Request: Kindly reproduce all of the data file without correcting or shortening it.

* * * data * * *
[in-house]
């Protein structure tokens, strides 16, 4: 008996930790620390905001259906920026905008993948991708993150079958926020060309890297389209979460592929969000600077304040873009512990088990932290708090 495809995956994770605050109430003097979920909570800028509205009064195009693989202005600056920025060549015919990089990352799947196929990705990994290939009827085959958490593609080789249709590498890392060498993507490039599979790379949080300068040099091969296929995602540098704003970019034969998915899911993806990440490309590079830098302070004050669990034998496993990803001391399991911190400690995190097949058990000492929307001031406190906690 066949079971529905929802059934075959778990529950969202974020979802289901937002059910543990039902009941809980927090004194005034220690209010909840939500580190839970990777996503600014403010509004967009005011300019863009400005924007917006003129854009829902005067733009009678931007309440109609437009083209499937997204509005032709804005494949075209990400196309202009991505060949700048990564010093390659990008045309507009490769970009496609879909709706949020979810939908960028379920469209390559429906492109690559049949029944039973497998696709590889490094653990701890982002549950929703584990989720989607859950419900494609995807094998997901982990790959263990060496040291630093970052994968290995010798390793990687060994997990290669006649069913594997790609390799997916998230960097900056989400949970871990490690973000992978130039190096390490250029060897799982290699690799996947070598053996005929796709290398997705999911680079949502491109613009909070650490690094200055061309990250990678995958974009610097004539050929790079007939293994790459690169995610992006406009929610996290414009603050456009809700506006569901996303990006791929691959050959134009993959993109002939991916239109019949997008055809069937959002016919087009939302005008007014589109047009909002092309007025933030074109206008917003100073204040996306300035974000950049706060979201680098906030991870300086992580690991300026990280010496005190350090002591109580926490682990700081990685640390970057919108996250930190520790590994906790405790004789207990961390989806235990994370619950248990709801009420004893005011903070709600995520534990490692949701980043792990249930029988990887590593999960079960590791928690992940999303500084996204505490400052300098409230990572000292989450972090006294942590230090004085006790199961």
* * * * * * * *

[in-house]
């Protein structure tokens, strides 16, 4: 008996930790620390905001259906920026905008993948991708993150079958926020060309890297389209979460592929969000600077304040873009512990088990932290708090 495809995956994770605050109430003097979920909570800028509205009064195009693989202005600056920025060549015919990089990352799947196929990705990994290939009827085959958490593609080789249709590498890392060498993507490039599979790379949080300068040099091969296929995602540098704003970019034969998915899911993806990440490309590079830098302070004050669990034998496993990803001391399991911190400690995190097949058990000492929307001031406190906690 066949079971529905929802059934075959778990529950969202974020979802289901937002059910543990039902009941809980927090004194005034220690209010909840939500580190839970990777996503600014403010509004967009005011300019863009400005924007917006003129854009829902005067733009009678931007309440109609437009083209499937997204509005032709804005494949075209990400196309202009991505060949700048990564010093390659990008045309507009490769970009496609879909709706949020979810939908960028379920469209390559429906492109690559049949029944039973497998696709590889490094653990701890982002549950929703584990989720989607859950419900494609995807094998997901982990790959263990060496040291630093970052994968290995010798390793990687060994997990290669006649069913594997790609390799997916998230960097900056989400949970871990490690973000992978130039190096390490250029060897799982290699690799996947070598053996005929796709290398997705999911680079949502491109613009909070650490690094200055061309990250990678995958974009610097004539050929790079007939293994790459690169995610992006406009929610996290414009603050456009809700506006569901996303990006791929691959050959134009993959993109002939991916239109019949997008055809069937959002016919087009939302005008007014589109047009909002092309007025933030074109206008917003100073204040996306300035974000950049706060979201680098906030991870300086992580690991300026990280010496005190350090002591109580926490682990700081990685640390970057919108996250930190520790590994906790405790004789207990961390989806235990994370619950248990709801009420004893005011903070709600995520534990490692949701980043792990249930029988990887590593999960079960590791928690992940999303500084996204505490400052300098409230990572000292989450972090006294942590230090004085006790199961």